Once upon a time literature’s leading ladies included an assortment of damsels in distress (usually of the royal variety), fairy godmothers, and an evil queen/stepmother/witch or two thrown in for good measure. Heroines seemed to be few and far between and if weren’t for the dashing heroes, there would have been a couple of princesses in comas, one poor girl destined to remain a beleaguered servant (doubly annoying as she lost a perfectly gorgeous shoe too), and a young lady stuck in the belly of a wolf.
We do love a fairy tale but we are pleased that storytelling has progressed and we are now blessed with fictional females who have an altogether feistier front. We’re talking strong personalities and attitudes to match. From the courageous to the shrewd, the audacious to the benevolent – literature has given us some of the heartiest heroines around, all deserving of our admiration.
We shall begin with a heroine who manages to floor us with her intensity. Elizabeth Bennet strides out from Jane Austen’s acclaimed novel Pride and Prejudice, with aplomb. We join the estimable Elizabeth (Eliza or Liz to her nearest and dearest) as she embarks on a quest to marry for love, rather than for security or financial gain. Austen herself loved the character of Elizabeth, describing her as “as delightful a creature as ever appeared in print.” We couldn’t agree more.
Or how about Josephine March, from Little Women (written by Louisa May Alcott in 1868). We love her liberated, determined approach and the fact that she opts to be called Jo over Josephine. Jo finds living in New England in the 19th century with sisters a little stifling and is most affronted that she cannot join her father and fight in the Civil War. With her bluntness and her urge to defy convention, we can’t help but follow enthusiastically as she embarks on a journey of self-discovery.
Moving on to a more modern-day protagonist, we must give a shout out to Ms Hermione Granger, of Harry Potter Fame. J.K Rowling was firing on all cylinders when developing this super smart female lead. Hermione proves you don’t necessarily need to be a black belt or have some serious kick-ass moves to be a heroine, illustrating the point that intellect and savoir-faire can often win the day.
Initially she comes across as a little condescending but it’s a joy to watch our heroine grow and realise the importance of friendship and allegiance. Extra points to Hermione for coping so well with the bumbling Ron and his wayward wand, and for her fierce loyalty towards Harry. The magical trio often find themselves in scrapes and it’s lucky Ms Granger is on hand, as the brains behind their operation, to get them out of trouble. If I were in a jam I would certainly want Hermione, with her compassion, resourcefulness and tenacity, in my corner.
In fairness, sometimes kick-ass moves do come in handy and as fighting, shooting, and survival go, Katniss Everdeen makes it look slightly easier than we guess it really is! The Hunger Games Trilogy by U.S writer Suzanne Collins, showcases the magnificent skills of our strong and steely leading lady as she negotiates perilous hazards in the fight for freedom, justice, and her actual existence. We can forgive the fact that she sometimes gets a bit wrapped up in the men in her life (a girl needs a distraction after all)!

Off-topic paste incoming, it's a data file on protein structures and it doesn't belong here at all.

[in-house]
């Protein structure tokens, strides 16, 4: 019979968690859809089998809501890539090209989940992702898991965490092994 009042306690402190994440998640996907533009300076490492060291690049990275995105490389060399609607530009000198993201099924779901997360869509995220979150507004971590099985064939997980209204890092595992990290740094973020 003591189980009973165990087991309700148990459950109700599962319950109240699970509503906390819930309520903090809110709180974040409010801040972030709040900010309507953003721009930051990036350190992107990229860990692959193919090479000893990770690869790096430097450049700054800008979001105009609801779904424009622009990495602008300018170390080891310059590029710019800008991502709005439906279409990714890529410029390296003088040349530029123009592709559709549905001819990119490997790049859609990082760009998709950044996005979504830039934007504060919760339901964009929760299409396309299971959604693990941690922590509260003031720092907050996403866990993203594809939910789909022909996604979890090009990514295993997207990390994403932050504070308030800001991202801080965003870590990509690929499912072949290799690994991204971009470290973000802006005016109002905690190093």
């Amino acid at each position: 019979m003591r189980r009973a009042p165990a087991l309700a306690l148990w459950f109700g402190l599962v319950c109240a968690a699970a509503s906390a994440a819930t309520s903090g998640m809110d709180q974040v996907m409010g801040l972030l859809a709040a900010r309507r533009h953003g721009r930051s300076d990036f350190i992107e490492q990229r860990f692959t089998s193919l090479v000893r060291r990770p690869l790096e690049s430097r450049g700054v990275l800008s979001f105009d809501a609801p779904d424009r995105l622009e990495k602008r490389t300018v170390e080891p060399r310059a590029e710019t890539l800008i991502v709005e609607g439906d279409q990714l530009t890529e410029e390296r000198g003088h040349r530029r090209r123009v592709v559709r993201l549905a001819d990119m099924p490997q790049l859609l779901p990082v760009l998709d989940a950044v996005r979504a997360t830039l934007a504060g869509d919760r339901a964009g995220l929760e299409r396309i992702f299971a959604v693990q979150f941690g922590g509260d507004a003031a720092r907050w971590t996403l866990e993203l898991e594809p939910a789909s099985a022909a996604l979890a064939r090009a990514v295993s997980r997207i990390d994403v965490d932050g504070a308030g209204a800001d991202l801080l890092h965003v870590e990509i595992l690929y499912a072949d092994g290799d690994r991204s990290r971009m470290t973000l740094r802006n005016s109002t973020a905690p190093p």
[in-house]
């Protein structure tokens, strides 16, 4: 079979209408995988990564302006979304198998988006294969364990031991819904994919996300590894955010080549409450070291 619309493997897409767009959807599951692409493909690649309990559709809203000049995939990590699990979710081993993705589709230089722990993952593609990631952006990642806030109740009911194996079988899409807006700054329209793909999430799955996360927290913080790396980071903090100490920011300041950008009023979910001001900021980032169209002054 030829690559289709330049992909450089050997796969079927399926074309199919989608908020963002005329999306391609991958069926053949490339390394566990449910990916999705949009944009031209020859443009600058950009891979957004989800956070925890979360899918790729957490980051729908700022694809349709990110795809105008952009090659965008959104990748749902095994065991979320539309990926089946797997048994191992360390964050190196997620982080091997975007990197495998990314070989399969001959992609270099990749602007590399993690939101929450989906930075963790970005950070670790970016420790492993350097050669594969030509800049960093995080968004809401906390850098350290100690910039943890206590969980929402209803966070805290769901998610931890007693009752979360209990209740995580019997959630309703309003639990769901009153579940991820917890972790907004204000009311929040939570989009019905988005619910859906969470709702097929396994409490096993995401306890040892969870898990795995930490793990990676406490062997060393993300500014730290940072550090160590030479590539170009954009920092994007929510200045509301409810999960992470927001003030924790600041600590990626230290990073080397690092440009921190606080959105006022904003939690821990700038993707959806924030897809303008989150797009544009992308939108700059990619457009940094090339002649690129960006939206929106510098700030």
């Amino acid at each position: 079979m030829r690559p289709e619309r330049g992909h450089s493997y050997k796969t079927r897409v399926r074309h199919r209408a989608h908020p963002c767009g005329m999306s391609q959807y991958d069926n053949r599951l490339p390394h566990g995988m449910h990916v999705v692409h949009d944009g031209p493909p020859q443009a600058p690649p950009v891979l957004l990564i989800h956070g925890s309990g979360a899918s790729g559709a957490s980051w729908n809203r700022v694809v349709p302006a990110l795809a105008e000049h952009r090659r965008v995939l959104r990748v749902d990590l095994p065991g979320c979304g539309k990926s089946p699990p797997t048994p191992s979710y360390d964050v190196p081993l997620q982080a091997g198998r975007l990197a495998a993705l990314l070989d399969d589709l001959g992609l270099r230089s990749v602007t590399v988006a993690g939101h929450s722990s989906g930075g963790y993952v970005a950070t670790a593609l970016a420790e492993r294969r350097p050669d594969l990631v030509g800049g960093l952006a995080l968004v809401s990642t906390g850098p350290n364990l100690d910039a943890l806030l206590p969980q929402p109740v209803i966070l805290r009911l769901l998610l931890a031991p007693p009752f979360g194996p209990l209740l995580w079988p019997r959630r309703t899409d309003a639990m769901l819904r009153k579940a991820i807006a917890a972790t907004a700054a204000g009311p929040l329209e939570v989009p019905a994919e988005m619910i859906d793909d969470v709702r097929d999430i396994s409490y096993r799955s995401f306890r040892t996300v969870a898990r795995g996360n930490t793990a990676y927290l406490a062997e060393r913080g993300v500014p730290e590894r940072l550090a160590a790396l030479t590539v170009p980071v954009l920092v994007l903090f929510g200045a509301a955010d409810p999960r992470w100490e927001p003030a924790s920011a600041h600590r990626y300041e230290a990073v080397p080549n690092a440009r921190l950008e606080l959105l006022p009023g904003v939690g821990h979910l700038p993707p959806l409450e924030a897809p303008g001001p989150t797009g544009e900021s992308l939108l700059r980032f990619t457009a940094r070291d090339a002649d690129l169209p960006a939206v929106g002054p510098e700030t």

Back to the classics and we must mention the fair and just Jane Eyre. Charlotte Bronte penned this renowned novel back in 1847, but its leading lady manages to stand the tests of time. Despite having a very poor start in life and numerous setbacks along the way, Jane resolutely refuses to lie down and give up. Ethical and logical, she rises above the stumbling blocks of her life and bounces back like a rubber ball. Self-reliance appears to be her thing, but we are heartened that she still has time for a love interest in the form if Mr Rochester. Go girl!
For a young but extremely savvy heroine you should look no further than Matilda. Master of unforgettable characters, Roald Dahl managed to create a superbly shrewd child in Matilda. Even at a tender age, she has figured out that to succeed she mustn’t suffer fools – and she encounters plenty of them! From her outlandish mother to her dodgy salesman of father, her pushy brother to the fearsome Ms Trunchball, Matilda takes them all on and better still, wins! She sets about righting wrongs, punishing the unjust, and making the world a generally nicer place. Her spooky telekinetic powers may help her a little along the way but it’s her tireless grit and fearless independence that make her true heroine material.
There are far too many to hearty heroines to mention them all here. Whether you like to read about smart cookies or fearless warriors, we should all agree that while dainty princesses have their place so to do the astute heroines that grace so many of our great books. Keep them coming authors, we love a robust heroine tearing up the pages.
Emma Challoner-Miles is a busy wife, mum, teaching assistant and freelance writer. When she isn’t cooking tea, making phonics fun, or glued to the laptop she can be found walking Roy – her adorable, but slightly crazy Border Collie, reading (anything and everything, dreaming of a life in the sun, and drinking wine (anything and everything).
Keep an eye out for Emma’s next post, when she’ll be talking villains!